The Old Seven Wonders of the World Pictures


The Great Pyramid of Giza, Egypt. The Egyptian pharaoh Khufu built the Great Pyramid in about 2560 B.C. to serve as his tomb. The pyramid is the oldest structure on the original list of the seven wonders of the ancient world, which was compiled by Greek scholars about 2,200 years ago. It is also the only remaining survivor from the original list.

The Colossus of Rhodes, Greece. In contrast to the pyramids, the colossus was the shortest lived of the seven wonders of the ancient world. Completed in 282 B.C. after taking 12 years to build, the Colossus of Rhodes was felled by an earthquake that snapped the statue off at the knees a mere 56 years later.

The Lighthouse of Alexandra, Egypt. The lighthouse was the only ancient wonder that had a practical use, serving as a beacon for ships in the dangerous waters off the Egyptian port city of Alexandria, now called El Iskandarîya. Constructed on the small island of Pharos between 285 and 247 B.C., the building was the world's tallest for many centuries. Its estimated height was 384 feet (117 meters)—equivalent to a modern 40-story building—though some people believe it was significantly taller.

The Statue of Zeus at Olympia, Greece. The massive gold statue of the king of the Greek gods was built in honor of the original Olympic games, which began in the ancient city of Olympia. The statue, completed by the classical sculptor Phidias around 432 B.C., sat on a jewel-encrusted wooden throne inside a temple overlooking the city. The 40-foot-tall (12-meter-tall) figure held a scepter in one hand and a small statue of the goddess of victory, Nike, in the other—both made from ivory and precious metals.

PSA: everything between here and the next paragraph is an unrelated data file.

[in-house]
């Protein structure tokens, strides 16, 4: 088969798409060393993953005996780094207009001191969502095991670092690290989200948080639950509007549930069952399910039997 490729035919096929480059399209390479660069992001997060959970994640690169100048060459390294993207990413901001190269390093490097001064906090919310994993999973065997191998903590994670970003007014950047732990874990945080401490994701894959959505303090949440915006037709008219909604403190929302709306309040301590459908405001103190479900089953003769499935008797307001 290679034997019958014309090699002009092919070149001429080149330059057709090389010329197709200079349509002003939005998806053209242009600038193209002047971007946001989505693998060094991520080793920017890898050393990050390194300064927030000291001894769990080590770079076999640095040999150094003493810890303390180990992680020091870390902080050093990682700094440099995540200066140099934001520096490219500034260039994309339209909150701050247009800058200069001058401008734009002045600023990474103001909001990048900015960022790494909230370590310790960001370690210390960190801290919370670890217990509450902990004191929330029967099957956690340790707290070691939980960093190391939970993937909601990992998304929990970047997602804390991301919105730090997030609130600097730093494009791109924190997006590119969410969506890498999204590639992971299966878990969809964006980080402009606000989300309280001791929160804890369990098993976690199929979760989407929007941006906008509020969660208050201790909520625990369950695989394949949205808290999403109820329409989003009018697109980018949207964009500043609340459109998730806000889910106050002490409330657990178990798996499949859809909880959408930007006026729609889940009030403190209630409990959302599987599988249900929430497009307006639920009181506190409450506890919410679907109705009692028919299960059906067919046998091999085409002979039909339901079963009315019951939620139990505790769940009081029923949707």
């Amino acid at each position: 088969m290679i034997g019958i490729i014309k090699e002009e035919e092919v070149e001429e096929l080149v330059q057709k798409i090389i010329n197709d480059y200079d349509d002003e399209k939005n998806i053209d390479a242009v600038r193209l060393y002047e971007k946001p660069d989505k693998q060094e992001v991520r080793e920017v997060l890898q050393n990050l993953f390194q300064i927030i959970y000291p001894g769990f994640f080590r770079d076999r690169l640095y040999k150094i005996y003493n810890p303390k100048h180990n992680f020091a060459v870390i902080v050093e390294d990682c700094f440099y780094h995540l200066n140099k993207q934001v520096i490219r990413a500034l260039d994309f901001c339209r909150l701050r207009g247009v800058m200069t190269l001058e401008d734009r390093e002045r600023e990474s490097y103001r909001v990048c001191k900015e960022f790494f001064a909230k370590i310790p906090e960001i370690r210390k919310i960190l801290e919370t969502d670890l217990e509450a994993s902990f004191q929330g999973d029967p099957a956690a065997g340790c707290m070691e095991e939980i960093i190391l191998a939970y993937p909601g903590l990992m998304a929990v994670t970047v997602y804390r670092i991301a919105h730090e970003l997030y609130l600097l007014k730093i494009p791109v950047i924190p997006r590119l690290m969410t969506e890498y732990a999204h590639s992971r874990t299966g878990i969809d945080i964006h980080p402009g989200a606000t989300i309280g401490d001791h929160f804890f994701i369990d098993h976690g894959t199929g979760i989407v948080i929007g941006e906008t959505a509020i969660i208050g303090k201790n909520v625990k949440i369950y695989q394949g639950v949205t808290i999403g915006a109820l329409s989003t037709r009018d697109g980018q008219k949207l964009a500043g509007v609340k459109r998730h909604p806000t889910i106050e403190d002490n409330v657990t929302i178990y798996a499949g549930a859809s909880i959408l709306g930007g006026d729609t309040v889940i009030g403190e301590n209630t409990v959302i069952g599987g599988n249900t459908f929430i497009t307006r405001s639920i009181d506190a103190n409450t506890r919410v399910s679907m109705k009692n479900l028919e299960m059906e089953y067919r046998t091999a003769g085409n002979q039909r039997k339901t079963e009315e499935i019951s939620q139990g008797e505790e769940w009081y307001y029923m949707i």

The Hanging Gardens of Babylon, Iraq. The hanging gardens are said to have stood on the banks of the Euphrates River in modern-day Iraq, although there's some doubt as to whether they ever really existed. The Babylonian king Nebuchadnezzar II supposedly created the terraced gardens around 600 B.C. at his royal palace in the Mesopotamian desert. It is said the gardens were made to please the king's wife, who missed the lush greenery of her homeland in the Medes, in what is now northern Iran.
The Mausoleum of Halicarnassus, Turkey. The famous tomb at Halicarnassus—now the city of Bodrum—was built between 370 and 350 B.C. for King Mausolus of Caria, a region in the southwest of modern Turkey. Legend says that the king's grieving wife Artemisia II had the tomb constructed as a memorial to their love.
The Temple of Artemis, Turkey. The great marble temple dedicated to the Greek goddess Artemis was completed around 550 B.C. at Ephesus, near the modern-day town of Selçuk in Turkey. In addition to its 120 columns, each standing 60 feet (20 meters) high, the temple was said to have held many exquisite artworks, including bronze statues of the Amazons, a mythical race of female warriors



The Temple of Artemis, Turkey. The great marble temple dedicated to the Greek goddess Artemis was completed around 550 B.C. at Ephesus, near the modern-day town of Selçuk in Turkey. In addition to its 120 columns, each standing 60 feet (20 meters) high, the temple was said to have held many exquisite artworks, including bronze statues of the Amazons, a mythical race of female warriors.

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